a flexibly mounted control plate constructed and arranged to form a baille opposed to a continuation of the line of the upper edges of the-dis- .charge end of said rails and spaced from said discharge end by a distance slightly greater than the diameter of said rimmed articles, said control plate also extending downwardly to a position adjacent the edges of the side walls of-said chute to form at least a partia cover fort-he open edge thereof, whereby said rimmed articles may slide down the rails in suspended relation. be dropped successively in generally tangential relation into the orienting chute, and be delivered 5 thereby in columnar relation, rimmed ends traililtziineclto thefeed plate and vibrated therewith" ing.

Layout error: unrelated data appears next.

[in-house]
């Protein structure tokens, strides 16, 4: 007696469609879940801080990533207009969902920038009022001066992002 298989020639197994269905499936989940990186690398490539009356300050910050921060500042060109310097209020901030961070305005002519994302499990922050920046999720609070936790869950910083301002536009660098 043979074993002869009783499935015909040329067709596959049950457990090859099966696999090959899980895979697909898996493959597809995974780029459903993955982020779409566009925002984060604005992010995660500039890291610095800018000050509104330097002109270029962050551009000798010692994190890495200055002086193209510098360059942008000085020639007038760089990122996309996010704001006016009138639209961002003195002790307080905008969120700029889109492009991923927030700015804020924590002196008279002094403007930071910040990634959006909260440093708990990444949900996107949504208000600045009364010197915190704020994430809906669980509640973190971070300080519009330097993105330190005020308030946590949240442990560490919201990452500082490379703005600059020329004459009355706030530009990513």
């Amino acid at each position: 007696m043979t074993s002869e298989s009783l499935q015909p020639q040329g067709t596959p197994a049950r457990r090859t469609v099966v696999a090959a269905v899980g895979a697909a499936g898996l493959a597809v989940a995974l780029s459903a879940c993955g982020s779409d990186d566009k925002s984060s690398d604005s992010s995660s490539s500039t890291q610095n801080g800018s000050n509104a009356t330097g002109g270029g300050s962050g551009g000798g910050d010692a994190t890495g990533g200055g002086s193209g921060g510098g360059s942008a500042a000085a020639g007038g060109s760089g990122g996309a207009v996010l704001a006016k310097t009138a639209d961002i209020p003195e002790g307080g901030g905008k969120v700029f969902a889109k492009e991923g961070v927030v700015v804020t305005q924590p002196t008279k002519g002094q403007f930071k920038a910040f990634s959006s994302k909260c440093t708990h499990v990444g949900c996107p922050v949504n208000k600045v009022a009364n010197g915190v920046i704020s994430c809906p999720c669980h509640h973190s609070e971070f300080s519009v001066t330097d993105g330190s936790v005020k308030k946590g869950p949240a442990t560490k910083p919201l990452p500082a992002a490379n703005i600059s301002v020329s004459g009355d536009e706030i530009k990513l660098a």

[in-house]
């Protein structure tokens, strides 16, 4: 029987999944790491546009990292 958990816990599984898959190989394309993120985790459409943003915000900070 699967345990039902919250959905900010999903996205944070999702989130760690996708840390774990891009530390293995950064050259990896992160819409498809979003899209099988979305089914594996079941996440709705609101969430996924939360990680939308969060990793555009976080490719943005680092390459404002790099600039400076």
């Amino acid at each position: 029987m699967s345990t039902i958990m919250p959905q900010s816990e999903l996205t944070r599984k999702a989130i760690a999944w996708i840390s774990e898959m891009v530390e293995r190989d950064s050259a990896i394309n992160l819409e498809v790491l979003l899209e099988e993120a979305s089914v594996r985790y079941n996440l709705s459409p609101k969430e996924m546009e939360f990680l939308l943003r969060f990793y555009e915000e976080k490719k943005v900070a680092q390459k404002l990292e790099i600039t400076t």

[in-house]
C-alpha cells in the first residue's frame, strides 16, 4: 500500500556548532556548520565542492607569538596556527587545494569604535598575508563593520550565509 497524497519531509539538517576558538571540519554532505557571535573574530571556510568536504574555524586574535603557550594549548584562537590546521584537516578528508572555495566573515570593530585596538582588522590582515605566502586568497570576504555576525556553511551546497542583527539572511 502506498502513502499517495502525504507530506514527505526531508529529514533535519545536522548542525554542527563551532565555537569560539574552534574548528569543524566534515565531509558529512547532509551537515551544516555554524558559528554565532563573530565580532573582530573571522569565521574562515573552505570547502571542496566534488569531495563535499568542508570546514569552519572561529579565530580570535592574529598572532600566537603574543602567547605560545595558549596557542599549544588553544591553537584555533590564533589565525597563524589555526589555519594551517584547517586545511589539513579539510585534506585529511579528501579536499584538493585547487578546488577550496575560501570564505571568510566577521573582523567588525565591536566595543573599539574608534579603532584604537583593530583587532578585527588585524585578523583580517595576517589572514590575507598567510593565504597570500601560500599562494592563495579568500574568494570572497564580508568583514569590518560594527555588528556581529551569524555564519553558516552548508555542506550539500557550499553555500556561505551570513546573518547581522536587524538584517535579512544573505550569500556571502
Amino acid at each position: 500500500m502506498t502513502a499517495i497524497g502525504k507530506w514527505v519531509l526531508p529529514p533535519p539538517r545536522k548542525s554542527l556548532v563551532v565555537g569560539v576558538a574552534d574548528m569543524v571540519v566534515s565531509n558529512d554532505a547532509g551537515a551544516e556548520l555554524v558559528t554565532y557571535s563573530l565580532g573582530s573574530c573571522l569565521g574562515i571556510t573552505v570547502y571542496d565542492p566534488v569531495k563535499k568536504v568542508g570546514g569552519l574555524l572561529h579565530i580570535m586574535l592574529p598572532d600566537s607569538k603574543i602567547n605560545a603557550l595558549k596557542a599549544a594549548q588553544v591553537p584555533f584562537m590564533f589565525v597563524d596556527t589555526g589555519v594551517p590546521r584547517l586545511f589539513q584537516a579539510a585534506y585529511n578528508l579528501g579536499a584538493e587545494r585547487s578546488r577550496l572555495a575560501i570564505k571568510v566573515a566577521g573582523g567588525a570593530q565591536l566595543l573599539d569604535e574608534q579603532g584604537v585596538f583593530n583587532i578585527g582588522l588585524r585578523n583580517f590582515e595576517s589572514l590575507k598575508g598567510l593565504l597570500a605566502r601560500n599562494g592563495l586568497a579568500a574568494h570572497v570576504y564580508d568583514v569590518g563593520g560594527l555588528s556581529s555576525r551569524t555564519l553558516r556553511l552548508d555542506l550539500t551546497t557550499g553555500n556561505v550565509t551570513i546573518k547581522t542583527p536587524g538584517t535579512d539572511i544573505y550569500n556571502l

2. A conveyor comprising a vibrating feed plate; spaced parallel orienting rails joined to said feed plate and vibrated therewith; flexible mounting means supporting said feed plate and said rails in an angular position sloping from said feed plate to theend of said rails remote therefrom, said rails being so spaced as to receive a rimmed article from said feed plate and permit the article to slide therebetween suspended by its rim; a direction changing chute having side walls in alignment with said rails and having a bottom wall extending downwardly and outwardly ina curve approximately tangent to the position of a rimmed article hanging between said rails at the end thereof remote fromthe feed plate; and a flexibly mounted bafile plate supported outwardly'from the said remote endof v the rails I and adjacent to the edges of the side walls of said chute in a position to form a partial cover for the tangential portion of said chute, whereby said rimmed articles may be fed to said rails, oriented thereby and gravity fed to the direction changing chute successively in rim end uppermost relation, and delivered thereby in columnar relation, rimmed ends trailing.